Conquering Challenges: Long-Distance Landscaping a Lakefront Property - The Edge from the National Association of Landscape Professionals

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Conquering Challenges: Long-Distance Landscaping a Lakefront Property

Photo: Ryan Hainey

This project earned David J. Frank Landscape Contracting a Gold Award for Residential Landscape Contracting in the 2023 Awards of Excellence.

This modern landscape resides in the Northwoods of Wisconsin, where amenities are hard to find, and long winters limit the timeframe for outdoor projects. The owners of this lakefront property desired a landscape that would match the contemporary style of their home and allow the scenic views to flow inside the house. However, finding a local contractor to help them proved difficult, so they looked for someone outside the area.

After extensive searching, they found David J. Frank Landscape Contracting, based in Germantown, roughly 250 miles south of Lac du Flambeau. Despite the challenges, the team at David J. Frank was eager to make the landscape come to life for the homeowners, so they began making plans for the installation using the plans from a designer in Minneapolis.

Photo: Ryan Hainey

“It’s one of those interesting projects because it stretched our resources,” says Zach Lieven, an associate landscape architect at David J. Frank. “It stretched our creativity and how to implement the work. It shows how you get the right people between me as a landscape architect and the architecture company in Minneapolis that designed it. And the homeowner willing to expend the funds to get what they want.”

The project began in September 2019, as people and materials were moved to the site.

“Most of the materials and plants came from our main location,” Lieven says. “And we sent a group of trucks up there with everything we needed. Lodging wasn’t hard to find, as I have relatives nearby, so they know everybody and could recommend a resort with condos near Camp Johnson. So, we rented a condo for the crews.”

As the project began, drainage was a top priority, as the property sits on a hill above the lake and has sandy soil prone to erosion. The house had an existing green roof but no gutters to allow easy drainage, which caused rain to wash out the sand surrounding the house. The owners didn’t want gutters, so Lieven worked with them to find a solution.

“We convinced the client to put stone gravel around the entire house, about four or five feet out, and we installed drain tile under the gravel, eliminating the erosion issue,” Lieven says. “That wasn’t part of the original plan, but we arrived at the site and saw massive erosion gullies around the house.”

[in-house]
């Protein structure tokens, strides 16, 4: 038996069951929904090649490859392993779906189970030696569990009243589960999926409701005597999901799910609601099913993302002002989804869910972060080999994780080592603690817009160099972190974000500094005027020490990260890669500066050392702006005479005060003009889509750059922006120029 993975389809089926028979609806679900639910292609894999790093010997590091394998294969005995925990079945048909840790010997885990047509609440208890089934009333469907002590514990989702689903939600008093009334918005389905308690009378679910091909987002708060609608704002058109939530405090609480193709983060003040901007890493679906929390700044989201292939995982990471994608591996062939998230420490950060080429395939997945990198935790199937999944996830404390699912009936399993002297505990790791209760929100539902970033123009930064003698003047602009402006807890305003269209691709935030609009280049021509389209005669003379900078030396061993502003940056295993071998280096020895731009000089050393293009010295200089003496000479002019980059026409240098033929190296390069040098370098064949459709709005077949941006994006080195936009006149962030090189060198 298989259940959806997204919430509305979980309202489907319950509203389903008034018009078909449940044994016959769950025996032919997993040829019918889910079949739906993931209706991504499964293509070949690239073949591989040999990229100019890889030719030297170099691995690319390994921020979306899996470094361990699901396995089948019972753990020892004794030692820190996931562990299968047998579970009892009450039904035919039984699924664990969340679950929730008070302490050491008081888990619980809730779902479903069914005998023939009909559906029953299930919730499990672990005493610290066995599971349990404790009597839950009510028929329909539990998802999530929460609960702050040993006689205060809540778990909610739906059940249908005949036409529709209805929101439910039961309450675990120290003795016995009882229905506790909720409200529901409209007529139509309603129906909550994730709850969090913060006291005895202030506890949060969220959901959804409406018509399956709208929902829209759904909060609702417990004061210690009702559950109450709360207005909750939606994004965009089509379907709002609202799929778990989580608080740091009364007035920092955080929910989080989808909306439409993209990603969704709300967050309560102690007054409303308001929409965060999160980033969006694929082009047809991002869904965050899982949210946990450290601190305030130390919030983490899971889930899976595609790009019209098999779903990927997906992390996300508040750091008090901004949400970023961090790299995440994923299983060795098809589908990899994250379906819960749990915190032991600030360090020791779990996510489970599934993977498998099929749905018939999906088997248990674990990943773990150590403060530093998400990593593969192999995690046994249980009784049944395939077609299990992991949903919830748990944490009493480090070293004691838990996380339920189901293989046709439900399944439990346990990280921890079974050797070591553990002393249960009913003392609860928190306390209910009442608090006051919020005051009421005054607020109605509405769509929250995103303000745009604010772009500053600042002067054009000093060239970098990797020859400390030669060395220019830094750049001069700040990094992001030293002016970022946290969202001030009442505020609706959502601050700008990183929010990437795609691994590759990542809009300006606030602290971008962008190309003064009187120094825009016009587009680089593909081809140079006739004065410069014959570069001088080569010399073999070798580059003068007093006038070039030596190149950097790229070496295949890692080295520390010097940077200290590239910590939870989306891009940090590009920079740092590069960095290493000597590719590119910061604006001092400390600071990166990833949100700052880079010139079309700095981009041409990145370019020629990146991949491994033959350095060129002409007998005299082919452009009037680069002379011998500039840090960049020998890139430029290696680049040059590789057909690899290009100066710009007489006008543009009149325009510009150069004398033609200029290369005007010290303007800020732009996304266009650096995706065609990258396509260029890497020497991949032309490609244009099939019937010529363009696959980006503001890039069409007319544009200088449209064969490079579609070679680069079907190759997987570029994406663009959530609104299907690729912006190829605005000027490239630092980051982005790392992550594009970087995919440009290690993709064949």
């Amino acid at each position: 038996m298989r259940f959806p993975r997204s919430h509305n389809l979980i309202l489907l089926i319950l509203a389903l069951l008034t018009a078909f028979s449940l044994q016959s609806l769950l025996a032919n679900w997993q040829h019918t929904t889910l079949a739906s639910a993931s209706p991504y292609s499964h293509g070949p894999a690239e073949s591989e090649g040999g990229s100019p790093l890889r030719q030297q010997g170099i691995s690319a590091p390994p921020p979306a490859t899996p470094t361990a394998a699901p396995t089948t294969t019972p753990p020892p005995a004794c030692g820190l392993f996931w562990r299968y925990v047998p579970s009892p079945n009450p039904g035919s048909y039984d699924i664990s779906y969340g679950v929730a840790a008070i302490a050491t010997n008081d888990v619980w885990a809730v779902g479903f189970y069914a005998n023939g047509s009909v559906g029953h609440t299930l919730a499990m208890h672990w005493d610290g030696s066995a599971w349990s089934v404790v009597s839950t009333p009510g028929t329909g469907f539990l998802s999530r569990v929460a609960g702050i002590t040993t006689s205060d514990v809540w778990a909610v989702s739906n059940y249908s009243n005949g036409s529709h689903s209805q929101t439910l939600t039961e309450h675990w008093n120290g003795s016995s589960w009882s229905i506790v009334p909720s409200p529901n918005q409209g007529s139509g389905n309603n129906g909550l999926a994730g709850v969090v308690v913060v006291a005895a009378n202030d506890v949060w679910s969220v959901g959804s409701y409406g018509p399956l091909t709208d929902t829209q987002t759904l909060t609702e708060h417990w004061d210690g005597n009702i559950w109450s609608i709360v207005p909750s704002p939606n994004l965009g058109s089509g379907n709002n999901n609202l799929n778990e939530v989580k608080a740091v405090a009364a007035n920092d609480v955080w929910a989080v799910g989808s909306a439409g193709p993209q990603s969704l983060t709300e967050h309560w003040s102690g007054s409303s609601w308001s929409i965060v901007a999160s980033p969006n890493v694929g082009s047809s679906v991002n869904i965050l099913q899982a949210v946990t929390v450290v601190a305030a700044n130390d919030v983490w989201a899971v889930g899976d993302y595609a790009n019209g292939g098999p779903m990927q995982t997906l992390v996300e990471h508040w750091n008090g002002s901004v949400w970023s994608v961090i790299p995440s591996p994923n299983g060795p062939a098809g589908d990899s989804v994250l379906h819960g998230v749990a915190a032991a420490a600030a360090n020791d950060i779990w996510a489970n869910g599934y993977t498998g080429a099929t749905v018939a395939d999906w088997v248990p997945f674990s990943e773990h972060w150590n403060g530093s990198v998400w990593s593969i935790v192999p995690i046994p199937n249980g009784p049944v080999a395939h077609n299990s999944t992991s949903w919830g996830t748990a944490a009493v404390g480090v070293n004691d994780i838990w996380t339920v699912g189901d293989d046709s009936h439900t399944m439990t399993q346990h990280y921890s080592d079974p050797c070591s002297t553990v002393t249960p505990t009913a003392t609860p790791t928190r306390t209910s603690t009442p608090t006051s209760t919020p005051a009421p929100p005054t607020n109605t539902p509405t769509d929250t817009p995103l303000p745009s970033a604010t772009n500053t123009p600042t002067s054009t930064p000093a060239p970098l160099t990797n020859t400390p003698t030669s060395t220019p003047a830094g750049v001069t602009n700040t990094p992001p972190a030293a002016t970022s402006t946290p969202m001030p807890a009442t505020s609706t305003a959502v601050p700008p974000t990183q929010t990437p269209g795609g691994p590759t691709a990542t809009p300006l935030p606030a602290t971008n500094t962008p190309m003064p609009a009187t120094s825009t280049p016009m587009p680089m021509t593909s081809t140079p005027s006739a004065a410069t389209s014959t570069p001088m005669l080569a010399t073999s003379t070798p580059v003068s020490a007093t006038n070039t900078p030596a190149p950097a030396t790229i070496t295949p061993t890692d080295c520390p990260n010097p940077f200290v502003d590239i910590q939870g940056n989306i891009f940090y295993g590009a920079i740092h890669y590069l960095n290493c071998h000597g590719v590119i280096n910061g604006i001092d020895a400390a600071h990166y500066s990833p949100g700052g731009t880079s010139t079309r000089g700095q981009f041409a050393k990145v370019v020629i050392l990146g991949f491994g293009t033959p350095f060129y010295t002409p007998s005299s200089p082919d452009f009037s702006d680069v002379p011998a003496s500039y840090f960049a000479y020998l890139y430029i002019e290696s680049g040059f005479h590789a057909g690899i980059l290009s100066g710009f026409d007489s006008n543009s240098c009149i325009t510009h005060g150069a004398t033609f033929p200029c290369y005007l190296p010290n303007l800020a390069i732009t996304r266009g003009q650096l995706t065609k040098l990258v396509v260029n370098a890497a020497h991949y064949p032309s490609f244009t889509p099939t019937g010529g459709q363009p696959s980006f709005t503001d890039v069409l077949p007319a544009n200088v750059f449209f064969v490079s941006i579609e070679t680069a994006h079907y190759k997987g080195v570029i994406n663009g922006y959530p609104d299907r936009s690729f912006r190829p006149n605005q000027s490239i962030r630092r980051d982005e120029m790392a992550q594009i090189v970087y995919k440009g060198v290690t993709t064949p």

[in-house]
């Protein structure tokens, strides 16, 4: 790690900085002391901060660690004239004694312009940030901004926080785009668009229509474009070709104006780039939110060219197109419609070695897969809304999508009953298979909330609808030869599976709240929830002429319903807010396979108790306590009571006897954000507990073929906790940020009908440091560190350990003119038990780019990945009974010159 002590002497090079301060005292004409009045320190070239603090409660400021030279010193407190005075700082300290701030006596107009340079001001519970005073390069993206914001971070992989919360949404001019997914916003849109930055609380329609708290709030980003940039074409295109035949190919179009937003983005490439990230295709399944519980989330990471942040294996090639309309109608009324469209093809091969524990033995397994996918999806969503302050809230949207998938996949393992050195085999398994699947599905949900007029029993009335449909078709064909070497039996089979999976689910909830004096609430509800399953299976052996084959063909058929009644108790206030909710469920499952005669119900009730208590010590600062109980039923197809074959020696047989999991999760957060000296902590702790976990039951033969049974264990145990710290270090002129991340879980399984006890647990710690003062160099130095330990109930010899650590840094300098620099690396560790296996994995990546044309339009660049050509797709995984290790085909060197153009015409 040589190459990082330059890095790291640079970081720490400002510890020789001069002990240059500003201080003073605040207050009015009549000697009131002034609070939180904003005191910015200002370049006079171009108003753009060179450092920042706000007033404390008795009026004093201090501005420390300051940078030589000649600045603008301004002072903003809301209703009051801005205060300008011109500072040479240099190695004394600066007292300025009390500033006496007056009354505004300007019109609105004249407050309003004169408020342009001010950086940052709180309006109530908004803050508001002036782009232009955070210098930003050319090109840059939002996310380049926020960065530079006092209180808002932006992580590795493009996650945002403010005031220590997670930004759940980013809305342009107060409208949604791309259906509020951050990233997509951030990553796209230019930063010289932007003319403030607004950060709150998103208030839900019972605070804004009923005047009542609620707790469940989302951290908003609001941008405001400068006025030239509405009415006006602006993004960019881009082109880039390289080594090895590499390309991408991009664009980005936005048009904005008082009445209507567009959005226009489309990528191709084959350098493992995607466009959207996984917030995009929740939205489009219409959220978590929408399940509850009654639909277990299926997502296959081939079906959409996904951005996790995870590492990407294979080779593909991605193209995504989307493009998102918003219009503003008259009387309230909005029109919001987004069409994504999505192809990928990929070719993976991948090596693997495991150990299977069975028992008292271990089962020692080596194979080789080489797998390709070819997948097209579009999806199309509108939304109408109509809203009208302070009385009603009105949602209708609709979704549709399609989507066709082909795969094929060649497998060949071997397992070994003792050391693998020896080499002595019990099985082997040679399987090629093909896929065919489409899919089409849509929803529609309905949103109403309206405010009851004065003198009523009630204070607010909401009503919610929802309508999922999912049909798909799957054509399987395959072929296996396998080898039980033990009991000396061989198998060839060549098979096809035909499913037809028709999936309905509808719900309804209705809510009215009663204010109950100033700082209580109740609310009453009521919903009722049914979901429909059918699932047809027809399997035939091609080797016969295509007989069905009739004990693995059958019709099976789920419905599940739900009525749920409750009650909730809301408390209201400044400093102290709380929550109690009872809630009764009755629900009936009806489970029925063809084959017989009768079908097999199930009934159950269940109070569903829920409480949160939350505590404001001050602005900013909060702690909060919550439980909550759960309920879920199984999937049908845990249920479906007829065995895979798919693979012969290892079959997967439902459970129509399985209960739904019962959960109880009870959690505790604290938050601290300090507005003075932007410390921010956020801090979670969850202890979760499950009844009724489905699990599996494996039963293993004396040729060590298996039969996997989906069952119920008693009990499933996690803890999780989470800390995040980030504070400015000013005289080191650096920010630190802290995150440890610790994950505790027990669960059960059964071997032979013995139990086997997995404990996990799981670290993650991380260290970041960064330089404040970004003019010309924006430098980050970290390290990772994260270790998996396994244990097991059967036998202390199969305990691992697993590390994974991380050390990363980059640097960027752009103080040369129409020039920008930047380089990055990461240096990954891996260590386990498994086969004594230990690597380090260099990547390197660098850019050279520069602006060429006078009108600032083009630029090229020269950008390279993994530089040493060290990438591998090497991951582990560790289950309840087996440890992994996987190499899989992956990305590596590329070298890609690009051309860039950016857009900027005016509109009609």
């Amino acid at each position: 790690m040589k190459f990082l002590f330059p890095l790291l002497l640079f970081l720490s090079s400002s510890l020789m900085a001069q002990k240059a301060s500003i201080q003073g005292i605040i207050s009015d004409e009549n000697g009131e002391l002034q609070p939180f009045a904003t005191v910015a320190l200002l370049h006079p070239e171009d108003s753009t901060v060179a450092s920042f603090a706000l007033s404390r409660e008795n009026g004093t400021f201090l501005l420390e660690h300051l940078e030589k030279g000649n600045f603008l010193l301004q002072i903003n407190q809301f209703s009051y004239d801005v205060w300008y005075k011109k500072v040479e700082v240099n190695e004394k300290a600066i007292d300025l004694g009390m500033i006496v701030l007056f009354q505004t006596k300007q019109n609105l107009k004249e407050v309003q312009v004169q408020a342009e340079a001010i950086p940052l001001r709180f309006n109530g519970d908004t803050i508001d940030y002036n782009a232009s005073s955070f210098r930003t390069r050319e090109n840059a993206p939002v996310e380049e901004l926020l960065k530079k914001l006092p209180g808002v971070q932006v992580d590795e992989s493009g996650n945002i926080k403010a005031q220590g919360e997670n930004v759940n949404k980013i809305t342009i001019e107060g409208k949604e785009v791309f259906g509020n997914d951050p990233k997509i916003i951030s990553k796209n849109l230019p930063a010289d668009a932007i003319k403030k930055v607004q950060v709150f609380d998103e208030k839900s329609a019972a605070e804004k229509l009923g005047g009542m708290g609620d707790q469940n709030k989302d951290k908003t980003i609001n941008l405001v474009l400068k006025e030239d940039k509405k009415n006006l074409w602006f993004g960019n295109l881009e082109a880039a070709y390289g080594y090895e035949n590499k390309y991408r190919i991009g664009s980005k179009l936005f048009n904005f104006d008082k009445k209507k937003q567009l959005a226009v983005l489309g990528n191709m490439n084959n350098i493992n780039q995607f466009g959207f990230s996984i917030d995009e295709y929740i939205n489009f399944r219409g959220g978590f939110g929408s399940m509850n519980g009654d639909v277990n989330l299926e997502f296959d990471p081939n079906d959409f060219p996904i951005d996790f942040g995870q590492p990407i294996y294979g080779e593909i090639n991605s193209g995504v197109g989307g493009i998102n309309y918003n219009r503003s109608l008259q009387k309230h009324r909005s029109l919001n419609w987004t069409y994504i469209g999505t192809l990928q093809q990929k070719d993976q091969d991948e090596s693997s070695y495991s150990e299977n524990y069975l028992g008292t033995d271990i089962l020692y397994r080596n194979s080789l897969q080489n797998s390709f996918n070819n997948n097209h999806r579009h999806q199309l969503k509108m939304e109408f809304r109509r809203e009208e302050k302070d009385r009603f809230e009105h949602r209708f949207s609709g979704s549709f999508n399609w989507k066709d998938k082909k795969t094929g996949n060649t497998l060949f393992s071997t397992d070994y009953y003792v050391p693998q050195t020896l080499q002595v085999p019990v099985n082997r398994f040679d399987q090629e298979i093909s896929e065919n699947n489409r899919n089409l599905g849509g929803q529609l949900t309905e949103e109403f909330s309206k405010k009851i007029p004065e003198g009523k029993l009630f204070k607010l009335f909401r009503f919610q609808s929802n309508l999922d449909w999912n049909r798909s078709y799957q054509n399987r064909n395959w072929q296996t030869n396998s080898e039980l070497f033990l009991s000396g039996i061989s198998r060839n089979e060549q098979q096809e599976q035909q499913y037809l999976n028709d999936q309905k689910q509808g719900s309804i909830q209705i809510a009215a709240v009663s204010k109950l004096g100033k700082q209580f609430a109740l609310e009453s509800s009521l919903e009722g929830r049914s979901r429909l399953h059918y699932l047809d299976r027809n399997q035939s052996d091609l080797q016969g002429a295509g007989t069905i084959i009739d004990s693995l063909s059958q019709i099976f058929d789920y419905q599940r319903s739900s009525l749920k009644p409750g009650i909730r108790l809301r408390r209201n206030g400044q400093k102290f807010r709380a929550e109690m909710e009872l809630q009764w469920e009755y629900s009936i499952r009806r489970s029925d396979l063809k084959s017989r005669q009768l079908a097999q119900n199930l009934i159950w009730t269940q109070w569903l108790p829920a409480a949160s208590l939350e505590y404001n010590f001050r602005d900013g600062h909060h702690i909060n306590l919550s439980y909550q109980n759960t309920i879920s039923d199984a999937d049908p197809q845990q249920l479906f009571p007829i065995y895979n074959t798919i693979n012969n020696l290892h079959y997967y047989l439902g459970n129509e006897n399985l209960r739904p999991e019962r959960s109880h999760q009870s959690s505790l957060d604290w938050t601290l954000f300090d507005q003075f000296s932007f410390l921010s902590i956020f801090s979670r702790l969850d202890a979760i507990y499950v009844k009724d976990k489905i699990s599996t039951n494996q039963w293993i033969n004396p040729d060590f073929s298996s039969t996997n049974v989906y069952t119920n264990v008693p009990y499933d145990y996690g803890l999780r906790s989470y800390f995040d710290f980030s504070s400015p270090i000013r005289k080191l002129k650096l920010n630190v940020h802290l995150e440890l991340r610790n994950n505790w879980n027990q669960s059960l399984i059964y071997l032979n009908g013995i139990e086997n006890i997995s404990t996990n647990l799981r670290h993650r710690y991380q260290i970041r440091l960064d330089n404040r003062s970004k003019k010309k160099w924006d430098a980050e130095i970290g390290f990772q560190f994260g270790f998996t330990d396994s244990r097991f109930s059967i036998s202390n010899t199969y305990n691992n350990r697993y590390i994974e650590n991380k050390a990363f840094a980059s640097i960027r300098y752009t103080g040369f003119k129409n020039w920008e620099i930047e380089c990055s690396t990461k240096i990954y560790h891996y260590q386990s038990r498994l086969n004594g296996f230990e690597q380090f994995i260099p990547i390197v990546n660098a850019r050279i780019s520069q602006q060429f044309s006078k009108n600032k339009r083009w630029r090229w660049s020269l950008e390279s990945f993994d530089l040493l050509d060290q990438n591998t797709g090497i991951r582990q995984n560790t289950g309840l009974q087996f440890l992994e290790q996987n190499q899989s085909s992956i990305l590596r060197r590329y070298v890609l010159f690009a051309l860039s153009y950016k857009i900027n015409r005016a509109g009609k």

Another challenge was the grading for the driveway and bocce ball court. The home’s builder made the grade three feet too low, causing water to drain toward the lake and wash out the sandy soil. To resolve the problem, David J. Frank created a retaining wall.

“We built retaining walls to build up the area with boulders and then added drain tile behind the wall and chip stone to create a network of underground channels with the chip stone and perforated drain tile to divert the water into the woods,” Lieven says.

Some of the materials for this project were hard to source, as the owners wanted uniquely colored rocks and gravel for the driveway, which had to be sourced four hours away in Minnesota.

Photo: Ryan Hainey

The plantings were another critical element of the project and much of the plan called for fescue mixes near the house and natives on the hill by the lake. The owners wanted instant gratification with the fescue, so Lieven and the team brought in sod from a couple of hours away to provide the desired look for those spaces.

The timing was vital, as most of the project took place in October, and cold weather was quickly arriving, including a snowfall the day after they installed sod and irrigation. For Lieven, the most rewarding part of this project was seeing the excitement from the homeowners.

“It was fun going up there, and the homeowners were so happy because they could not find a landscaper in the north that would do the job, so we were able to execute on something that they couldn’t get anyone else to do,” Lieven says.

This article was published in the January/February issue of the magazine. To read more stories from The Edge magazine, click here to subscribe to the digital edition.

Matt Olson

Matt Olson is a freelancer for NALP.